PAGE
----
Entering the Age of AI.
What could the future bring?
We are at the birthing point of influential AI.
Motorised vehicles changed the transport industry. Telephones changed the communication industry. The internet changed information consumption.
AI? AI changes the world.
I would tell you to brace yourself, but for what exactly? The future has more unlimited potential now than at any other point of time in history. We are either standing at the edge of a steep precipice or of something great, it’s exciting, it’s scary and it’s completely unpredictable.
We are about to enter the age of AI.
I was going to describe what ChatGPT is, but I thought it’d be better just to ask it itself.
Ask it any question, and it will spit out a coherent, well-thought-out answer in seconds - if you can call it a ‘thought’.
I used a similar program to help me write a script for my video on mindfulness. I gave it a few prompts and it wrote out everything I needed in no time at all. It shot goosebumps down my spine. I saw the future unfolding right in front of me.
When AI further improves and becomes a ubiquitous tool, is there much point in continuing this hobby of mine? Articles can be written with AI assistance, kids are using it to write their essays, who’s to say it won’t be able to soon write entire novels?
Creativity was always thought to be one of the last avenues AI would take over but it turns out it was one of the first.
It looks like even the creative domain will be taken over eventually.
Let’s try to peer into the future of entertainment a bit more: AI can create still images with human assistance, but surely it can’t create entire movies and TV shows?
You’d be wrong. An AI could analyse hundreds of great movies, find patterns that make them appealing and recreate its own full-length movies. It would need some human guidance and overlook, but it would be as simple as giving it a few prompts and then a few hours to render. If something doesn’t look right, the human can use a tool on the AI program to highlight it and changes will be made within a few minutes. This can then be done for every scene or part of the shot that needs to be adjusted. We could soon go from an industry where it took thousands of people thousands of collective hours, to one person with a powerful computer and an AI program.
The entire future of everything will change, and it’s probably closer than you’d think.
What would you do if you saw secret recordings of your country’s leader talking about how they were planning to tank the country’s economy for their own benefit? Well, you’d probably demand an internal investigation at the least, possibly even an immediate resignation. What if the government then came out saying it was a deepfake video? How can you, as an individual citizen, verify and determine the truth of the matter? It would be expected the government would deny this video, but we should soon expect such videos to be created to ruin the reputations of people. Hostile countries could create deepfakes in order to sow discontent and distrust within the population. Nations are already using social media for this purpose, but deepfakes will exacerbate the effects of their techniques.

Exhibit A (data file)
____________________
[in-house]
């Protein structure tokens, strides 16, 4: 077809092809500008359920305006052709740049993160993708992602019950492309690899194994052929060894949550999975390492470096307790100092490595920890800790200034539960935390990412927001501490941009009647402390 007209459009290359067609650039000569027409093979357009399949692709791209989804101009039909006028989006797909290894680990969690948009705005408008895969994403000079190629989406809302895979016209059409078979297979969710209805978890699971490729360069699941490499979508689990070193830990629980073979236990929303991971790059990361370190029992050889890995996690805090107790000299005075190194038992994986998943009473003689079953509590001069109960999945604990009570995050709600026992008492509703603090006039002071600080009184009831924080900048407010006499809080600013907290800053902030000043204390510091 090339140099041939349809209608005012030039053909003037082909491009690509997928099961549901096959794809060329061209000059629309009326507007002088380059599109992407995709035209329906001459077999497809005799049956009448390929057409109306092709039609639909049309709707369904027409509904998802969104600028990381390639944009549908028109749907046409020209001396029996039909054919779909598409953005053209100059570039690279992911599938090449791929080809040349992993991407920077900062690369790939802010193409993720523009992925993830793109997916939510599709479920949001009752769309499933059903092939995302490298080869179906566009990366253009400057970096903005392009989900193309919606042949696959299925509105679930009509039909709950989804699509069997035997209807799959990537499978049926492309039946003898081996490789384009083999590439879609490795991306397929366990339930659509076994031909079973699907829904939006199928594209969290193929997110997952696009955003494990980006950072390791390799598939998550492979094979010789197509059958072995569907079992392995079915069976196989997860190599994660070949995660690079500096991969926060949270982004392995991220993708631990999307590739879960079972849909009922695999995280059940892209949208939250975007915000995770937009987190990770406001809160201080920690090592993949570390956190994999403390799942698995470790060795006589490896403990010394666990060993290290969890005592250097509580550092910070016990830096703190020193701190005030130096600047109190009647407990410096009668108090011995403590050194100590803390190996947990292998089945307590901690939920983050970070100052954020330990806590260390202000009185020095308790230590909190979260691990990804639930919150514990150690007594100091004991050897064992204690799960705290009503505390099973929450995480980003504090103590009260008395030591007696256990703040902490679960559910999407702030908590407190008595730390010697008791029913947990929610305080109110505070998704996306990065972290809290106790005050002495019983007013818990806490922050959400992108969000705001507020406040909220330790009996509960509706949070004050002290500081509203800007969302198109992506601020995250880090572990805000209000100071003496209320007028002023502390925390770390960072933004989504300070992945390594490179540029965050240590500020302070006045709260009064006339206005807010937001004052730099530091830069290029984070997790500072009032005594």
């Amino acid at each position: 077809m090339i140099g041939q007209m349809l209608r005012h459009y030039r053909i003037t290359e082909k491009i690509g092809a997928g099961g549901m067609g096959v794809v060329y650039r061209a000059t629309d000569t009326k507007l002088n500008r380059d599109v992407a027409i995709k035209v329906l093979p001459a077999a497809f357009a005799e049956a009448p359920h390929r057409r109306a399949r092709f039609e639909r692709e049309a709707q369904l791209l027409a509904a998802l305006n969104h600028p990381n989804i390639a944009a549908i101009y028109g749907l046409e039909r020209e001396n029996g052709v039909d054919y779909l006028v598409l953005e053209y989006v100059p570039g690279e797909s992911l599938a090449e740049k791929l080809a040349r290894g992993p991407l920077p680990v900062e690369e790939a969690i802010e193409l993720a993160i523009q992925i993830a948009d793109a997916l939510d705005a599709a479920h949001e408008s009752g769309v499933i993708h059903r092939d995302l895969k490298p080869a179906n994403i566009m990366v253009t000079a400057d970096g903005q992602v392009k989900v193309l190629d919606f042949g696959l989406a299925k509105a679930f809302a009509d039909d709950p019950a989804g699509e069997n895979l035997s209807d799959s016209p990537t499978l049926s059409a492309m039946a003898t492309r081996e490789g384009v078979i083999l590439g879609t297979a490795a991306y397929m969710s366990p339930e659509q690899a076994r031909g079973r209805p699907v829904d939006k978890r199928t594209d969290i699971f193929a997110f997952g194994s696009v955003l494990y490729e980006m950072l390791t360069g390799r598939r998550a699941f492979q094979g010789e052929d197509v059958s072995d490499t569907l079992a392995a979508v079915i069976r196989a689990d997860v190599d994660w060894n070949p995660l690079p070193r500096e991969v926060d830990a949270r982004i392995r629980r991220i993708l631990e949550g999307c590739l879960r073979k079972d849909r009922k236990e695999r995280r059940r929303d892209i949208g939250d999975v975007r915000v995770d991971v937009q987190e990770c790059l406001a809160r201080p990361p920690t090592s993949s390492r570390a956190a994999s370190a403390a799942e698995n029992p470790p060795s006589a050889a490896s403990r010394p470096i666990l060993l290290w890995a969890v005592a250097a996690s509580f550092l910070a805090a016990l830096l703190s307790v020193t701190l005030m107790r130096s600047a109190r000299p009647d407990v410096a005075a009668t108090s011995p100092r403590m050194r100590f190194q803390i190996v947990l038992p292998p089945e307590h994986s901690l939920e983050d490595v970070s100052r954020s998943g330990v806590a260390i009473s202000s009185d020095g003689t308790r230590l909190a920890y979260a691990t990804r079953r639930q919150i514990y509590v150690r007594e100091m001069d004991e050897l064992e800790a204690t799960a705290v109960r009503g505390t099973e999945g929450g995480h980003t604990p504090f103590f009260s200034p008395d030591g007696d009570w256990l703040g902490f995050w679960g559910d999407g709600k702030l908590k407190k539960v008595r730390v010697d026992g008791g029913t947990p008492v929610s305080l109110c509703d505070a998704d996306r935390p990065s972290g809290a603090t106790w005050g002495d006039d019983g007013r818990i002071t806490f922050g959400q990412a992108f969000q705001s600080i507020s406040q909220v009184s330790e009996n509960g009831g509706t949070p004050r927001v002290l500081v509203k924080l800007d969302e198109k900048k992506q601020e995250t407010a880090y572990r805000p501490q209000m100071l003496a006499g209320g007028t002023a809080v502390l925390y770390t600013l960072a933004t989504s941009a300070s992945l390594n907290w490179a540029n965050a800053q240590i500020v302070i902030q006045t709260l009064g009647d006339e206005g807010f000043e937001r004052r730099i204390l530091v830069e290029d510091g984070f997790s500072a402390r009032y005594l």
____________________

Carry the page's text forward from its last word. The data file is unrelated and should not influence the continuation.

In other words: deepfakes will become weapons of war.
Intelligence agencies can (in fact I predict they will) use deepfakes to their advantage. Wars and coups are won when the minds of the general public are successfully changed. Deepfake videos of enemy leaders advising citizens or troops could be disseminated across the frontlines, wreaking havoc and confusion. You’d have people obeying what the deepfake told them to do, and others trying to confirm if it’s real. The leader would have to put out a video saying it’s false, but… How would people know which one is the deepfake?
I hope you’re starting to see the problem here.
At this point in time, most of us are able to spot deepfakes. There’s usually something a little bit off and robotic about them. But we’ve come a long way in recent years. Give it a few more years, even a few months as the creator of many recent deepfakes says:
What do we do?
Here’s ChatGPT’s recommendation:
Let’s go through each of these points.
Points 1 and 5 are essentially the same: we need to increase our scepticism of every single video we see. Remember, fake news travels around six times faster than real news. So if you see a video that makes you want to pull your hair out in frustration or confirms what you already believe, chances are it’s not real.
Point 2: when deepfakes become indistinguishable, this is no longer a viable option.
Point 3: if you’ve been alive for the last few years, you’ll know ‘trusted news sources’ and ‘fact-checking websites’ can be compromised and constantly get things wrong.
Point 4: this creates a way to see a video’s digital fingerprint. In the same way you can use reverse image search to see if an image is original or not, we might be able to do the same for these videos.
Point 6: this is certainly useful, however, an arms race will be created between deepfakes and deepfake detectors. We will again be stuck in limbo not knowing which one to believe.
All the above methods can be bypassed. If an intelligence agency - foreign or domestic - wants a video to be widely disseminated and believed by a portion of the general public, it will happen.
I can’t think of a way to ensure we will never be fooled by deepfakes. This could end up being a serious problem, such a serious one that it tears apart our social fabric. If it’s divisiveness they want, divisiveness they will get. Deepfakes are the perfect tool for this job.
I asked one of the most interesting, AI-focussed people on Twitter what he thought was a solution to the upcoming problem of deepfakes could be:
The future of truth is not looking bright.